Modern K-pop has always felt the need to position its male groups as edgy and badass, but the moodiness has seemed to kick into overdrive this year. Call it the BTS-effect, or the mirroring of current trends in Western pop, but for a lover of upbeat production and colorful melodies, this trend has resulted in quite a bit of frustration.
When it comes to fun boy group K-pop, acts like Golden Child and ONF have gotten me through the year. But more and more, they seem to be the exception to an increasingly dark, downtempo rule. The pop-lover in me gets defensive whenever a bright act like Astro or Snuper defects to a serious-minded comeback, no matter how good (or bad) the actual song might be. In the current K-pop landscape, we just can’t afford to lose any of these reliably fun acts to the “dark side.”
Now, don’t get me wrong. I’ve loved more than a few of these darker concepts, and am always a proponent of K-pop pushing itself forward in new and exciting directions. But, we begin to have a problem when songs and groups start sounding so much alike that they become interchangeable.
Looking back five or six years, the stable of bright boy group pop was practically overflowing. Groups like B1A4, Infinite, Boyfriend and Teen Top built their fanbases on poppier sounds, not to mention established SM Entertainment groups SHINee and Super Junior. Even more recently, an act like GOT7 first gained traction with a more carefree sound. Nowadays, the only big name carrying on this upbeat style is Seventeen, but even they’ve begun exploring darker territories. Barring the occasional NCT Dream comeback, SM has seen itself lodged in a continuous cycle of deep house, EDM and hip-hop for the past few years, often neglecting the classic pop touch that crafted so much of their iconic material.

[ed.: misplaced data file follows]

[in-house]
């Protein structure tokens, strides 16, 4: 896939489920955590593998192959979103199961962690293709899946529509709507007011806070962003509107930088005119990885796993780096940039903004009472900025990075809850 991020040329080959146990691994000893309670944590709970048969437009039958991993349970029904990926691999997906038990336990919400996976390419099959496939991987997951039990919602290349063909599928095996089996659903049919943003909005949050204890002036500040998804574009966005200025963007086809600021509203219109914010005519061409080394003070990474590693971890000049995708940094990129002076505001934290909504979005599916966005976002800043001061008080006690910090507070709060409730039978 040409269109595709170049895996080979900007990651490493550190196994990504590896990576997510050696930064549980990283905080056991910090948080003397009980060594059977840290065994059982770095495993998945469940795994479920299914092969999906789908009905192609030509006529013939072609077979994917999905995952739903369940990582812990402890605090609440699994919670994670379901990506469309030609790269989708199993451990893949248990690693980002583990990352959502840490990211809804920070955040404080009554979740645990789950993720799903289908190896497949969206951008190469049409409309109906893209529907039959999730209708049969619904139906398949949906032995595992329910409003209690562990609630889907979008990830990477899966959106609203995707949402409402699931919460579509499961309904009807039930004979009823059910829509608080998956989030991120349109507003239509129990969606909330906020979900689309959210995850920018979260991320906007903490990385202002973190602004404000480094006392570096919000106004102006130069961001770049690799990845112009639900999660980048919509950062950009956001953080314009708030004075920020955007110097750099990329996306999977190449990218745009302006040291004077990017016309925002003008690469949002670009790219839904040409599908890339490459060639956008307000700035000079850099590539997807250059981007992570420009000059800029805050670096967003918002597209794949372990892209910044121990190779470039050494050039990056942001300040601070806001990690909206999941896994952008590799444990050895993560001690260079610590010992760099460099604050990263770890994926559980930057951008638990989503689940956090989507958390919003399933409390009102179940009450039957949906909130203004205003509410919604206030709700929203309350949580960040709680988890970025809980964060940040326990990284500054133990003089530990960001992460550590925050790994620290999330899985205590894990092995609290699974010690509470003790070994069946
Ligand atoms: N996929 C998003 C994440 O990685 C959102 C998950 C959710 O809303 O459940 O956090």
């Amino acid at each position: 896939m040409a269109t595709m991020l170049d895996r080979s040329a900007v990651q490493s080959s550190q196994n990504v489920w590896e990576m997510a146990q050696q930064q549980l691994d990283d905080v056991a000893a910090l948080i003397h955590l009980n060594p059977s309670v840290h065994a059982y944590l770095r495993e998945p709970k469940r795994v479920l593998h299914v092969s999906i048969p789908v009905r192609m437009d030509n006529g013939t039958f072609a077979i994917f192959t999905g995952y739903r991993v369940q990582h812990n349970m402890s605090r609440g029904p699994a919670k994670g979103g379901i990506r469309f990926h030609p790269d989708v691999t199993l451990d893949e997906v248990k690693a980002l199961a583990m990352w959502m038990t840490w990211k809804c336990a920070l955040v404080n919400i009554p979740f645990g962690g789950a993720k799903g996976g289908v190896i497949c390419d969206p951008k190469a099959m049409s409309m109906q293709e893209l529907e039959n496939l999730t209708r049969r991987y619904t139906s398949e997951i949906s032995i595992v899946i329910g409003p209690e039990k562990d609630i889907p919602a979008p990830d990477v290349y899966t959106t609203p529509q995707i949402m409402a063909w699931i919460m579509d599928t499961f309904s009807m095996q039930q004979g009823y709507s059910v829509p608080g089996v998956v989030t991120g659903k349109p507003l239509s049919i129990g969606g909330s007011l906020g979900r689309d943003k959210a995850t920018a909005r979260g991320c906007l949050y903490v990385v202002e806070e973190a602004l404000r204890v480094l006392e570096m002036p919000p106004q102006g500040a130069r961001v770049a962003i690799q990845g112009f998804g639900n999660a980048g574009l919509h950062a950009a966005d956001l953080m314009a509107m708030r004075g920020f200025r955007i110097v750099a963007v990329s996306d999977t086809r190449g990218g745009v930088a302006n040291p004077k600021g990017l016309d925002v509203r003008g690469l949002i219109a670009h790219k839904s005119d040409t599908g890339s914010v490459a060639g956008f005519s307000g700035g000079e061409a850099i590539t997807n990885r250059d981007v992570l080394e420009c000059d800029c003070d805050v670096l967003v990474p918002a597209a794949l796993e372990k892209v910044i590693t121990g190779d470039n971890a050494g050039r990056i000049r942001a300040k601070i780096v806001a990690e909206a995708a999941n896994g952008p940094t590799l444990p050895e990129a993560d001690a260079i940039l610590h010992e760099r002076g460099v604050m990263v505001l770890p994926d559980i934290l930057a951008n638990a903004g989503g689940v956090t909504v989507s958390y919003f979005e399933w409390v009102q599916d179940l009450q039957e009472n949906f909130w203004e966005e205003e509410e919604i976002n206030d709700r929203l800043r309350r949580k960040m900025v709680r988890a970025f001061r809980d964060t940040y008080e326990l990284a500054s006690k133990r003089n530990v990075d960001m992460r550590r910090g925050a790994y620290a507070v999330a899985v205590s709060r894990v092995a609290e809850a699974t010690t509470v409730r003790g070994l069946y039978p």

As with pop music in general, K-pop’s trends tend to be cyclical. I don’t think bright boy group fare is down for the count permanently, but it feels like we’ve been swimming around this particular set of trends for longer than normal. It’s going to take a few of the industry’s biggest acts (BTS, EXO) to steer the course in a different direction, and I’m not sure I see that happening any time soon.
Boy group fans, what do you think? Are you as burnt out with all the serious-minded moodiness as I am? Or, do you think we’re just getting started with a sound that will eventually become K-pop’s new identity?